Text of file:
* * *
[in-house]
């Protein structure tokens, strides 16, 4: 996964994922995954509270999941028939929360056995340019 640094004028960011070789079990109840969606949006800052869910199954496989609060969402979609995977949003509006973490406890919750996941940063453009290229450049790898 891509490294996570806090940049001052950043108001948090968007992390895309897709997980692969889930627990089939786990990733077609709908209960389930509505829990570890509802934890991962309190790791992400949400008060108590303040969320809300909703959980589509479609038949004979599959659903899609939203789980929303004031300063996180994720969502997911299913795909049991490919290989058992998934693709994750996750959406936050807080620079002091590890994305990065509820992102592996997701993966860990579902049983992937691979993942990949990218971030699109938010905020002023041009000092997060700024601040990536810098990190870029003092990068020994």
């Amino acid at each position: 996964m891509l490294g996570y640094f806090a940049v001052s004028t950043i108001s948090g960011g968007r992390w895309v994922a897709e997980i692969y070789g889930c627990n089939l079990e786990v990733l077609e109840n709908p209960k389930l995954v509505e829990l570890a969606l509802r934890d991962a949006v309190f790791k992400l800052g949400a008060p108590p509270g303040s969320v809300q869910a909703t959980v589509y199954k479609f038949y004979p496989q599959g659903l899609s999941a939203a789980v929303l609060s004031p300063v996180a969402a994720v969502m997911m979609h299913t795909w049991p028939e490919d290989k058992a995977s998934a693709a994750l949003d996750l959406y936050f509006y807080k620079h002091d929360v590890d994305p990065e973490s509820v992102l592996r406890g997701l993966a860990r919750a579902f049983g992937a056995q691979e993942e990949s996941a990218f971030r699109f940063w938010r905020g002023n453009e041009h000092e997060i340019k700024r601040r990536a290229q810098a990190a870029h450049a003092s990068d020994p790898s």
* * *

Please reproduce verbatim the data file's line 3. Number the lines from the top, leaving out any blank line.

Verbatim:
């Amino acid at each position: 996964m891509l490294g996570y640094f806090a940049v001052s004028t950043i108001s948090g960011g968007r992390w895309v994922a897709e997980i692969y070789g889930c627990n089939l079990e786990v990733l077609e109840n709908p209960k389930l995954v509505e829990l570890a969606l509802r934890d991962a949006v309190f790791k992400l800052g949400a008060p108590p509270g303040s969320v809300q869910a909703t959980v589509y199954k479609f038949y004979p496989q599959g659903l899609s999941a939203a789980v929303l609060s004031p300063v996180a969402a994720v969502m997911m979609h299913t795909w049991p028939e490919d290989k058992a995977s998934a693709a994750l949003d996750l959406y936050f509006y807080k620079h002091d929360v590890d994305p990065e973490s509820v992102l592996r406890g997701l993966a860990r919750a579902f049983g992937a056995q691979e993942e990949s996941a990218f971030r699109f940063w938010r905020g002023n453009e041009h000092e997060i340019k700024r601040r990536a290229q810098a990190a870029h450049a003092s990068d020994p790898s």